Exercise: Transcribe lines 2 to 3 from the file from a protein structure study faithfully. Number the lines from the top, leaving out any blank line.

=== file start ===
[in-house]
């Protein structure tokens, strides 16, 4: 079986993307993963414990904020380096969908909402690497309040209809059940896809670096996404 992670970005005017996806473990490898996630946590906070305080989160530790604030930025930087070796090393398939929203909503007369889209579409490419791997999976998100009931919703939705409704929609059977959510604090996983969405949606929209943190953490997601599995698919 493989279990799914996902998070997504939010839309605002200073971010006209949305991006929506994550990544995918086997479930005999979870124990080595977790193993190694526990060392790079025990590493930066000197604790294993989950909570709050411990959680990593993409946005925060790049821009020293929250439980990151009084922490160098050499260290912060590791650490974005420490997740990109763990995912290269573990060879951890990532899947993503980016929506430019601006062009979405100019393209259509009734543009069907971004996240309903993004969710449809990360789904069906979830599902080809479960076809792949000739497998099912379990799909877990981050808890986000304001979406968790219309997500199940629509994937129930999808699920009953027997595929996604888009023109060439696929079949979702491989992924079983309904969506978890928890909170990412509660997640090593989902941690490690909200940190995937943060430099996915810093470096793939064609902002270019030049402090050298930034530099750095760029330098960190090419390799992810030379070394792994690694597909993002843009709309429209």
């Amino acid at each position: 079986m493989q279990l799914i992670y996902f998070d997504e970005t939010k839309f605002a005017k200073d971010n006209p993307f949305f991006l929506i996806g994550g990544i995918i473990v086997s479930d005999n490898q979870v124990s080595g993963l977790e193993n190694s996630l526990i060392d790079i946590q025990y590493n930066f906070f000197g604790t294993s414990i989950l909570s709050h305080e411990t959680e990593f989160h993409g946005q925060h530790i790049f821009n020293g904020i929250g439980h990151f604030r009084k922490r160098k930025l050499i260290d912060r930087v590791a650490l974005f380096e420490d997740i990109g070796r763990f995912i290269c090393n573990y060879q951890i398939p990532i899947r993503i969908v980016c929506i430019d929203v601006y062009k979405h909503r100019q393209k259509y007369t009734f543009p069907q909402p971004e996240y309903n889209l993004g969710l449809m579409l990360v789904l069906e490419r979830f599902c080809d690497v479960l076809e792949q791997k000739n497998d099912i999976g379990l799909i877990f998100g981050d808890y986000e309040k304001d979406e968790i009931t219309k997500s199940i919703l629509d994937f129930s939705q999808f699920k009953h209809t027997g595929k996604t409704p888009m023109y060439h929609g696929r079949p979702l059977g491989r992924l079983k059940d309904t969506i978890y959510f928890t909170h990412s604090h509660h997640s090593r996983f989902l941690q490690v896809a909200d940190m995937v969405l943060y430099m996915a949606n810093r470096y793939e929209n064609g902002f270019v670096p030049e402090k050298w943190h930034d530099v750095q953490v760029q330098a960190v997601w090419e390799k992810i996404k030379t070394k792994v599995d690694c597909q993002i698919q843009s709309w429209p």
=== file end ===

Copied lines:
């Protein structure tokens, strides 16, 4: 079986993307993963414990904020380096969908909402690497309040209809059940896809670096996404 992670970005005017996806473990490898996630946590906070305080989160530790604030930025930087070796090393398939929203909503007369889209579409490419791997999976998100009931919703939705409704929609059977959510604090996983969405949606929209943190953490997601599995698919 493989279990799914996902998070997504939010839309605002200073971010006209949305991006929506994550990544995918086997479930005999979870124990080595977790193993190694526990060392790079025990590493930066000197604790294993989950909570709050411990959680990593993409946005925060790049821009020293929250439980990151009084922490160098050499260290912060590791650490974005420490997740990109763990995912290269573990060879951890990532899947993503980016929506430019601006062009979405100019393209259509009734543009069907971004996240309903993004969710449809990360789904069906979830599902080809479960076809792949000739497998099912379990799909877990981050808890986000304001979406968790219309997500199940629509994937129930999808699920009953027997595929996604888009023109060439696929079949979702491989992924079983309904969506978890928890909170990412509660997640090593989902941690490690909200940190995937943060430099996915810093470096793939064609902002270019030049402090050298930034530099750095760029330098960190090419390799992810030379070394792994690694597909993002843009709309429209």
């Amino acid at each position: 079986m493989q279990l799914i992670y996902f998070d997504e970005t939010k839309f605002a005017k200073d971010n006209p993307f949305f991006l929506i996806g994550g990544i995918i473990v086997s479930d005999n490898q979870v124990s080595g993963l977790e193993n190694s996630l526990i060392d790079i946590q025990y590493n930066f906070f000197g604790t294993s414990i989950l909570s709050h305080e411990t959680e990593f989160h993409g946005q925060h530790i790049f821009n020293g904020i929250g439980h990151f604030r009084k922490r160098k930025l050499i260290d912060r930087v590791a650490l974005f380096e420490d997740i990109g070796r763990f995912i290269c090393n573990y060879q951890i398939p990532i899947r993503i969908v980016c929506i430019d929203v601006y062009k979405h909503r100019q393209k259509y007369t009734f543009p069907q909402p971004e996240y309903n889209l993004g969710l449809m579409l990360v789904l069906e490419r979830f599902c080809d690497v479960l076809e792949q791997k000739n497998d099912i999976g379990l799909i877990f998100g981050d808890y986000e309040k304001d979406e968790i009931t219309k997500s199940i919703l629509d994937f129930s939705q999808f699920k009953h209809t027997g595929k996604t409704p888009m023109y060439h929609g696929r079949p979702l059977g491989r992924l079983k059940d309904t969506i978890y959510f928890t909170h990412s604090h509660h997640s090593r996983f989902l941690q490690v896809a909200d940190m995937v969405l943060y430099m996915a949606n810093r470096y793939e929209n064609g902002f270019v670096p030049e402090k050298w943190h930034d530099v750095q953490v760029q330098a960190v997601w090419e390799k992810i996404k030379t070394k792994v599995d690694c597909q993002i698919q843009s709309w429209p």